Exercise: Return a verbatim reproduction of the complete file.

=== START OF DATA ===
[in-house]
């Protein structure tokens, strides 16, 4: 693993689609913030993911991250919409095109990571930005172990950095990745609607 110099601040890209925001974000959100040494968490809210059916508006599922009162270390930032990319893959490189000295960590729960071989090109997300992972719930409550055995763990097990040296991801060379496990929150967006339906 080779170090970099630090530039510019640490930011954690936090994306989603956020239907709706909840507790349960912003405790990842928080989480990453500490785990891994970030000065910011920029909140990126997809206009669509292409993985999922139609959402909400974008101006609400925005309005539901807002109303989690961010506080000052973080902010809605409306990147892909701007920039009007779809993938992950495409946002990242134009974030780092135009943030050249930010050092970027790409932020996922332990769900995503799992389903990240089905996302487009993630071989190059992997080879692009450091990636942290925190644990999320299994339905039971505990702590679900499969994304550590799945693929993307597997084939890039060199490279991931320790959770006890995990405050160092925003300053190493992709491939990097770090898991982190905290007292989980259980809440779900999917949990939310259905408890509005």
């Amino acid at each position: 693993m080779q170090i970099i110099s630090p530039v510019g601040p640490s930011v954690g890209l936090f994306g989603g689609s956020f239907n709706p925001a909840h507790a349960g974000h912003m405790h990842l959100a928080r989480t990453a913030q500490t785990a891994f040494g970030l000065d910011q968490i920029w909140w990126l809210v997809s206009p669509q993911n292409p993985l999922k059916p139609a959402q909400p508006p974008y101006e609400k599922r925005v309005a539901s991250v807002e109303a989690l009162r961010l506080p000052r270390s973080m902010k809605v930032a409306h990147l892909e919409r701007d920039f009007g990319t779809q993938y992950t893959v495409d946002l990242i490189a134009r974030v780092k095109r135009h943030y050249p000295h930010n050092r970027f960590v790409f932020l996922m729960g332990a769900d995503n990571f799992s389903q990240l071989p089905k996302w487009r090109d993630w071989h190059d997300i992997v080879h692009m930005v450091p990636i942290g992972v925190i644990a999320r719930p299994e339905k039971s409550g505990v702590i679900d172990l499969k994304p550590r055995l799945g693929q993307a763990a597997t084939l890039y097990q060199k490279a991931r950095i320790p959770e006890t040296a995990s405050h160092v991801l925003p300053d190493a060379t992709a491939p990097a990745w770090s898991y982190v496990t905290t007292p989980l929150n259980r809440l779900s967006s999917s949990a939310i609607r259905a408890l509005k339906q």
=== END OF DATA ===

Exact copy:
[in-house]
């Protein structure tokens, strides 16, 4: 693993689609913030993911991250919409095109990571930005172990950095990745609607 110099601040890209925001974000959100040494968490809210059916508006599922009162270390930032990319893959490189000295960590729960071989090109997300992972719930409550055995763990097990040296991801060379496990929150967006339906 080779170090970099630090530039510019640490930011954690936090994306989603956020239907709706909840507790349960912003405790990842928080989480990453500490785990891994970030000065910011920029909140990126997809206009669509292409993985999922139609959402909400974008101006609400925005309005539901807002109303989690961010506080000052973080902010809605409306990147892909701007920039009007779809993938992950495409946002990242134009974030780092135009943030050249930010050092970027790409932020996922332990769900995503799992389903990240089905996302487009993630071989190059992997080879692009450091990636942290925190644990999320299994339905039971505990702590679900499969994304550590799945693929993307597997084939890039060199490279991931320790959770006890995990405050160092925003300053190493992709491939990097770090898991982190905290007292989980259980809440779900999917949990939310259905408890509005």
């Amino acid at each position: 693993m080779q170090i970099i110099s630090p530039v510019g601040p640490s930011v954690g890209l936090f994306g989603g689609s956020f239907n709706p925001a909840h507790a349960g974000h912003m405790h990842l959100a928080r989480t990453a913030q500490t785990a891994f040494g970030l000065d910011q968490i920029w909140w990126l809210v997809s206009p669509q993911n292409p993985l999922k059916p139609a959402q909400p508006p974008y101006e609400k599922r925005v309005a539901s991250v807002e109303a989690l009162r961010l506080p000052r270390s973080m902010k809605v930032a409306h990147l892909e919409r701007d920039f009007g990319t779809q993938y992950t893959v495409d946002l990242i490189a134009r974030v780092k095109r135009h943030y050249p000295h930010n050092r970027f960590v790409f932020l996922m729960g332990a769900d995503n990571f799992s389903q990240l071989p089905k996302w487009r090109d993630w071989h190059d997300i992997v080879h692009m930005v450091p990636i942290g992972v925190i644990a999320r719930p299994e339905k039971s409550g505990v702590i679900d172990l499969k994304p550590r055995l799945g693929q993307a763990a597997t084939l890039y097990q060199k490279a991931r950095i320790p959770e006890t040296a995990s405050h160092v991801l925003p300053d190493a060379t992709a491939p990097a990745w770090s898991y982190v496990t905290t007292p989980l929150n259980r809440l779900s967006s999917s949990a939310i609607r259905a408890l509005k339906q």